Plasmid construction and bacterial expression of detoxified botulinum toxin type A (BoNT/A) protein
A codon-optimized BoNT/A igene was constructed (GenScript USA, Piscataway, NJ). The gene contained 4 point mutations, R363A and Y365F, which abolish the catalytic activity of BoNT/A , and W1266L and Y1267S, which prevent binding of BoNT/A at the neuromuscular junction . The gene also encoded an N-terminal polyhistidine tag followed by an enterokinase site. The gene was inserted into the pTRCHisA vector, yielding the expression plasmid pTRC-detoxBoNT/A, and expressed in E. coli BL21-codon plus(DE3)-RIL (Agilent Technologies, Santa Clara, CA). Cells were grown in Terrific Broth (1.2% peptone, 2.4% yeast extract, 0.94% K2HPO4 and 0.22% KH2PO4) (Difco; Sparks, MD) at 37°C to ~0.8 OD600, at which time IPTG was added, the culture was cooled to 20°C in an ice bath, and the cells were incubated, shaking, for 12 hours.
Purification of protein
Bacterial cells from 1 liter of culture were suspended in 200 ml of bacterial protein extract reagent, B-PER (Pierce; Rockford, IL) at 4°C. Lysozyme (Sigma; St. Louis, MO) at a final concentration of 0.1 mg/ml, DNASE (Sigma) at a final concentration of 0.01 mg/ml, and protease inhibitor cocktail tablet (Roche; Manheim, Germany) were added to the cell suspension and incubated on a rotating shaker for 2 hr. Four hundred ml of 50 mM sodium phosphate containing 300 mM NaCl, pH 8.0, was added to the lysed cell suspension and allowed to stand for 30 min. The suspension was centrifuged at 27,000 x g for 40 min to remove precipitate.
The clear supernatant was loaded onto a 5 ml column of Ni-NTA superflow (Qiagen) which was equilibrated with 50 mM sodium phosphate containing 300 mM NaCl, pH 8.0. The column was washed with 50 volumes of washing buffer (50 mM sodium phosphate containing 300 mM NaCl, and 20 mM imidazole, pH 8.0). Bound protein was eluted from the column with a gradient of increasing imidazole (100 ml of 50 mM sodium phosphate containing 300 mM NaCl and 20 mM imidazole, and 100 ml of 50 mM sodium phosphate containing 300 mM NaCl and 250 mM imidazole, pH 8.0). The active fractions (at ~80 mM imidazole) were pooled and dialyzed against 50 mM sodium phosphate, pH 6.8. The dialysate was centrifuged at 27,000 x g for 30 min to remove precipitate.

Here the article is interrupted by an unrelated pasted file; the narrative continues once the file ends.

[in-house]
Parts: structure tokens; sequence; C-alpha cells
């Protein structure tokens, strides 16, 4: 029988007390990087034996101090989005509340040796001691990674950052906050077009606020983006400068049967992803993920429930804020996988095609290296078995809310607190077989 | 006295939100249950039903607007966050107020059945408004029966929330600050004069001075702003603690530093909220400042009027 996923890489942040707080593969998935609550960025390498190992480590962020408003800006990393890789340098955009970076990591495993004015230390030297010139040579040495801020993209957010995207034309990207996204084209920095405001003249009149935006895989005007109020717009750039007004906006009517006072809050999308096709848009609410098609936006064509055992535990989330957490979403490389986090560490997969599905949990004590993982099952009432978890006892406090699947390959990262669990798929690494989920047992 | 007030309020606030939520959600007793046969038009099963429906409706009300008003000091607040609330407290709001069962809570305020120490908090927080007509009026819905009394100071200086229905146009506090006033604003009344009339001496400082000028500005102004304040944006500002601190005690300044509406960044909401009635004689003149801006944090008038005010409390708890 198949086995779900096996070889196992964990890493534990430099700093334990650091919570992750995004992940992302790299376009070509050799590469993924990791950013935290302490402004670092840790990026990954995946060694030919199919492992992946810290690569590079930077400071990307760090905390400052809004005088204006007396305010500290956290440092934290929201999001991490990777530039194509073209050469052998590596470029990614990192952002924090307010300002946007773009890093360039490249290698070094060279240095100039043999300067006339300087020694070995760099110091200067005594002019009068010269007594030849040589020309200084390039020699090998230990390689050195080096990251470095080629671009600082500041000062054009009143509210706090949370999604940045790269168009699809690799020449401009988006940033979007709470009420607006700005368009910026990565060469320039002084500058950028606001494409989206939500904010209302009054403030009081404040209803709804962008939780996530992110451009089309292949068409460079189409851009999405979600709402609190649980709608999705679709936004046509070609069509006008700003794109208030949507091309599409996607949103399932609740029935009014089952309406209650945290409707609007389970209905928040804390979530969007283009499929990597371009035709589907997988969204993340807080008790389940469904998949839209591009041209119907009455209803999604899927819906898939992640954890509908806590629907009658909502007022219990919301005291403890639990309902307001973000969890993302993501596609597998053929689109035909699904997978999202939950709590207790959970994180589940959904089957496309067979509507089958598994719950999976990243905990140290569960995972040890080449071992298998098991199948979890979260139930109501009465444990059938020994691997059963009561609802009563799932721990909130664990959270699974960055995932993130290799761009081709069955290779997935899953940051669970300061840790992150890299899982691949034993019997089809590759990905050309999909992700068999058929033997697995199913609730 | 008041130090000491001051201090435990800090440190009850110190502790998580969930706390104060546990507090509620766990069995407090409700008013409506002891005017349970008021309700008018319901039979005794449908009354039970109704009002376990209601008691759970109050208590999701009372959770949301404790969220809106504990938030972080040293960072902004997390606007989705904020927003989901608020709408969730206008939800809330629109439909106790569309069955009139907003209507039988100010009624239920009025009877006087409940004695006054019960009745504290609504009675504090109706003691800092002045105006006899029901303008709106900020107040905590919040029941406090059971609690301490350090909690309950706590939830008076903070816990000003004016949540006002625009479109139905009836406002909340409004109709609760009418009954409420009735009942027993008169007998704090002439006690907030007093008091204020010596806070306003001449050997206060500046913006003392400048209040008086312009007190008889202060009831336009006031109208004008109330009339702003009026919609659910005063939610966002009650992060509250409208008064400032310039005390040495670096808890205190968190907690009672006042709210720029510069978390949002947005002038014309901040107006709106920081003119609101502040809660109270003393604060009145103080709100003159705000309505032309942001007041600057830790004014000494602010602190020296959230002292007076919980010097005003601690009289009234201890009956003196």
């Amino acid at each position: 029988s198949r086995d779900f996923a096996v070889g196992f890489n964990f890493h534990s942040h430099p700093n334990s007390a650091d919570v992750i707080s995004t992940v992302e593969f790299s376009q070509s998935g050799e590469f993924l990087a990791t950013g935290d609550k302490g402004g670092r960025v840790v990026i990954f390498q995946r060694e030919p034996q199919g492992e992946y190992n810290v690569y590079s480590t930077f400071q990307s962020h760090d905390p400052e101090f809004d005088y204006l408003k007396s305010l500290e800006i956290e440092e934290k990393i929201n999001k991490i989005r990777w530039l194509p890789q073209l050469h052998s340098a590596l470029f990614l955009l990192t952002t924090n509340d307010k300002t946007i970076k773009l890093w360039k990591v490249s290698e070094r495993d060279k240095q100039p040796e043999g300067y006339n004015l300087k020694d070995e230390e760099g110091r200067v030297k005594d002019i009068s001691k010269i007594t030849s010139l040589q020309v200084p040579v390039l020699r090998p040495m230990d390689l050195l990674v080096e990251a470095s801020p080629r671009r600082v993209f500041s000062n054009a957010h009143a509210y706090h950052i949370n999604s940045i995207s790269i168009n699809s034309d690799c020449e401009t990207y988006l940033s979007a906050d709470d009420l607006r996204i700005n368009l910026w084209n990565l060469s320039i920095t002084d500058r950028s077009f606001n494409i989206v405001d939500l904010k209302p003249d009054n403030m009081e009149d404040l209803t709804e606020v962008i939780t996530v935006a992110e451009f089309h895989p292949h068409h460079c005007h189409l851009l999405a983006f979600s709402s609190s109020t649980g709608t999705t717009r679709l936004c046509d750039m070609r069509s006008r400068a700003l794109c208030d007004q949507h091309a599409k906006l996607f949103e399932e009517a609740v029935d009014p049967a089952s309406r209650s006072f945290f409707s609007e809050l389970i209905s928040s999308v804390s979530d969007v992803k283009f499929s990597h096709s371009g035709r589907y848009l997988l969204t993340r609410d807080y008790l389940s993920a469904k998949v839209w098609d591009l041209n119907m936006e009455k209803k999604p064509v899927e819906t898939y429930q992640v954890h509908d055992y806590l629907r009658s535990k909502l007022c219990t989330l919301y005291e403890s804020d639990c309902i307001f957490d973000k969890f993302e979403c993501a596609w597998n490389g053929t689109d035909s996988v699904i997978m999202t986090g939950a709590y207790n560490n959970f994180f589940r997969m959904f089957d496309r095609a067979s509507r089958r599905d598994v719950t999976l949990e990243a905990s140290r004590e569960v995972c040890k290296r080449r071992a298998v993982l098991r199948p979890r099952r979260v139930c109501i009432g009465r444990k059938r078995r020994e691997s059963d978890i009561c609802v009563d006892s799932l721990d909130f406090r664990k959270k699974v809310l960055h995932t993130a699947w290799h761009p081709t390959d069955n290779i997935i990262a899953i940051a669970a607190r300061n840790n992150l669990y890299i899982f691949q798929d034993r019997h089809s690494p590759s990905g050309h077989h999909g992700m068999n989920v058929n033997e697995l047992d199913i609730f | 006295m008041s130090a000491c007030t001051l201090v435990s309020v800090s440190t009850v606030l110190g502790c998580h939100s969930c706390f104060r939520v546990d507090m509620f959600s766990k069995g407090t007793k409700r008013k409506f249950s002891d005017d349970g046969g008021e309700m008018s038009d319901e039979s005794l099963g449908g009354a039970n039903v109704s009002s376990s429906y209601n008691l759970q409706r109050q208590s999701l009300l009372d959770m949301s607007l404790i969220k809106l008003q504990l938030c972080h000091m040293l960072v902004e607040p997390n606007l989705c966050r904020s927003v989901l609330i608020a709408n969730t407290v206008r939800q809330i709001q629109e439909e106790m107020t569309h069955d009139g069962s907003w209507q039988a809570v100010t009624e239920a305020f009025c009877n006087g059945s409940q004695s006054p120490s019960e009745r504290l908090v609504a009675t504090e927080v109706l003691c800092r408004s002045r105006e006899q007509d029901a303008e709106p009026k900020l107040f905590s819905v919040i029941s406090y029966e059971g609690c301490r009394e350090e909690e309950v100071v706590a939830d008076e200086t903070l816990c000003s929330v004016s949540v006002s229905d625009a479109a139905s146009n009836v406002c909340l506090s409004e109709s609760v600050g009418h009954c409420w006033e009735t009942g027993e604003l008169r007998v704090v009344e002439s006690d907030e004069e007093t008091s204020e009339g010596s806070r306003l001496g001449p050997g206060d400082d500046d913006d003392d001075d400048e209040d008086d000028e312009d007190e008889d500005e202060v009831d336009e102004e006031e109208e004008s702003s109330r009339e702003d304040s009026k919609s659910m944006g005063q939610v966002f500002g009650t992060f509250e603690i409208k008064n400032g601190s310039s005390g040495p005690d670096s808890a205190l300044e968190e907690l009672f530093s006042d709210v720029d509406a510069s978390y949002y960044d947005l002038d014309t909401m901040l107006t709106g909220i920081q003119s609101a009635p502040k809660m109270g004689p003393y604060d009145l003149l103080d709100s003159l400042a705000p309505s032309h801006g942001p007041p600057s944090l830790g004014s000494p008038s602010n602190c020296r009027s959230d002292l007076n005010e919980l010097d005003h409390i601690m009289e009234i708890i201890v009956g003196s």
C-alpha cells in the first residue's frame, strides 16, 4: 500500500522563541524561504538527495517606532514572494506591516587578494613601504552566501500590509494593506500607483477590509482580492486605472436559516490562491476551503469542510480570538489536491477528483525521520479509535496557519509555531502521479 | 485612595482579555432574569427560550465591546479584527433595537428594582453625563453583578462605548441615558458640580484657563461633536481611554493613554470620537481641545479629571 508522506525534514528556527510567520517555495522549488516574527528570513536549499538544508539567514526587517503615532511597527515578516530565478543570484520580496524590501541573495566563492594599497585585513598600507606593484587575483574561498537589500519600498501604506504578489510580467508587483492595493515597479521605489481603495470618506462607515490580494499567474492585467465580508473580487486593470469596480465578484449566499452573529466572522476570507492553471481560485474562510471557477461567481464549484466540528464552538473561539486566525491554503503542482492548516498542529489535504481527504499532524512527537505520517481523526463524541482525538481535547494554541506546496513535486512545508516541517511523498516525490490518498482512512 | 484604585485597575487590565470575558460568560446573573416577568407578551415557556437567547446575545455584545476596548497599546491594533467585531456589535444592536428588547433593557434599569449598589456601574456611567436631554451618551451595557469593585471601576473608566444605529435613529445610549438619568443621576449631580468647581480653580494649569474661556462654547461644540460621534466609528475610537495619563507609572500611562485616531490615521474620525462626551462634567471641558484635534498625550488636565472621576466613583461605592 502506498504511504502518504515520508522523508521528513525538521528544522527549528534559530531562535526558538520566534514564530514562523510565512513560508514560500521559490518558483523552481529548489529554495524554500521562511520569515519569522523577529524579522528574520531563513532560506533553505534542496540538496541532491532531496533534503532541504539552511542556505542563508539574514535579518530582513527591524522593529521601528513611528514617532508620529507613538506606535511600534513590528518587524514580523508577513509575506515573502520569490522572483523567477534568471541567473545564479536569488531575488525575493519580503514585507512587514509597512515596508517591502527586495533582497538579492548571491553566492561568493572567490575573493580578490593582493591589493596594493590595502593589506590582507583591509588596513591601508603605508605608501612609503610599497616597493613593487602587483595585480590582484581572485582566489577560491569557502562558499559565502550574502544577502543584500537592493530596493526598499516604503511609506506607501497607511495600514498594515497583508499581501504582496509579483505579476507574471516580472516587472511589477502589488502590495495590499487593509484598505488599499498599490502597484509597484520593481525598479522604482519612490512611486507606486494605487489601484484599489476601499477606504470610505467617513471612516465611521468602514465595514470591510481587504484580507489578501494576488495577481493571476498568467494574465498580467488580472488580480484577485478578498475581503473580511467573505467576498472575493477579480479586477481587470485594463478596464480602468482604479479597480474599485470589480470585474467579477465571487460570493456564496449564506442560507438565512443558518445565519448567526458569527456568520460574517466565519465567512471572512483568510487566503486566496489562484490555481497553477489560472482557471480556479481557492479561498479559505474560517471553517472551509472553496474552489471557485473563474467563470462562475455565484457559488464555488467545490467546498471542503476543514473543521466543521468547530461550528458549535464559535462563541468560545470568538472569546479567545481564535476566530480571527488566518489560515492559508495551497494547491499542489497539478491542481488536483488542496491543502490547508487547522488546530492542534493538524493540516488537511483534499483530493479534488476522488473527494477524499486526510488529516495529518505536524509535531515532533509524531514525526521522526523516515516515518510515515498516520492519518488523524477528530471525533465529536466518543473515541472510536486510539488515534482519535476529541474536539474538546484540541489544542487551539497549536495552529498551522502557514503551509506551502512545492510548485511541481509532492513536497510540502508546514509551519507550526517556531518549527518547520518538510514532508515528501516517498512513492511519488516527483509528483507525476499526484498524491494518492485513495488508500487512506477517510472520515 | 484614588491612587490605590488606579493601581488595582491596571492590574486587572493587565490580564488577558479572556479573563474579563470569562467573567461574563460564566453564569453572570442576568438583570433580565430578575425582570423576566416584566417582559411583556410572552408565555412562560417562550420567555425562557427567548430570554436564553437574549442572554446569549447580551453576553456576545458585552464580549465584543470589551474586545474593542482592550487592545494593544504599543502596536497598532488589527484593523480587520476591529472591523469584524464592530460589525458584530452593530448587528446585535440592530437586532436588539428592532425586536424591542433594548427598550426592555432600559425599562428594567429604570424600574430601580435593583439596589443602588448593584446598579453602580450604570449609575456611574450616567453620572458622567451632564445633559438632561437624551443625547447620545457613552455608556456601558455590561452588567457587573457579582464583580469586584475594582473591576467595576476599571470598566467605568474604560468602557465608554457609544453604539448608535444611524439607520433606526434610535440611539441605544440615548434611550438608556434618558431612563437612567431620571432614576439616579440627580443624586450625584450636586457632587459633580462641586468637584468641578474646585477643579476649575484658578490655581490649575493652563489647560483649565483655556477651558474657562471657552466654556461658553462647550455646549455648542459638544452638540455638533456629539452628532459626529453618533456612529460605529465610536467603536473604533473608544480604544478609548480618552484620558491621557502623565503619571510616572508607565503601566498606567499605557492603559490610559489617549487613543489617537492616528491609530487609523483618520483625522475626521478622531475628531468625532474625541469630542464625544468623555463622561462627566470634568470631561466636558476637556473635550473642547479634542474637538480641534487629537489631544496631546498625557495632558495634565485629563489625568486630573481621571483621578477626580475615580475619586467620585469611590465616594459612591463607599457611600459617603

The clear supernatant was loaded onto a 4 ml cation exchange column of CM Sepharose fast flow (Amersham Bioscience; Piscataway, NJ) equilibrated with 50 mM sodium phosphate, pH 6.8. The column was washed with 50 volumes of 50 mM sodium phosphate, pH 6.8. Bound protein was eluted from the column with a stepwise increasing of NaCl concentration (10, 20, 40, 60, 100, 150, 200, 300 and 500 mM of NaCl with 50 mM sodium phosphate pH 6.8). The active fractions (at ~200 mM NaCl) that correspond to about 150 kDa protein on a 10% SDS polyacrylamide gel electrophoresis were pooled and dialyzed against PBS. The purity of detoxified BoNT/A was confirmed on the SDS-PAGE and found to be more than 98% homogeneous. The identity of the BoNT/A was confirmed by Western blot analysis using rabbit polyclonal antibodies raised separately against the catalytic domain (LC) and the heavy chain domain (HC50) of pure BoNT/A toxin.
Digestion with enterokinase and generation of dichain detoxified BoNT/A
C. botulinum produces BoNT/A as a di-chain active protein molecule (nicked). Recombinant detoxified BoNT/A purified from E. coli was treated with a protease enterokinase (EK) to make it a di-chain ‘nicked’ molecule. One milligram of purified detoxified BoNT/A was incubated with five units of enterokinase in a 1.5 ml of EK-Max buffer as described in EK-MaxTM kit (Invitrogen) for O/N at 25°C. EK was then removed by EK-away TM resign (Invitrogen). The digested protein sample was then diluted with 5 bed volumes of 50 mM sodium phosphate, 300 mM NaCl, and 10 mM imidazole (pH 8.0). The solution was centrifuged at 27,000 x g for 40 min to remove any precipitate.
The clear supernatant was passed through a 2 ml column of Ni-NTA superflow (Qiagen) equilibrated with 50 mM sodium phosphate, 300 mM NaCl, pH 8.0. The N-terminal polyhistidine tag that was cleaved of from the detoxified BoNT/A protein molecule was trapped by Ni-NTA resin and the remaining digested protein molecule passed through the column. The pass-through sample was dialyzed against PBS and concentrated using 30K ultracentricon (Millipore). The di-chain nicked detoxified BoNT/A was compared with the native BoNT/A by reducing SDS-PAGE and found to have two bands (a 50 kDA light chain and a 100 kDa heavy chain).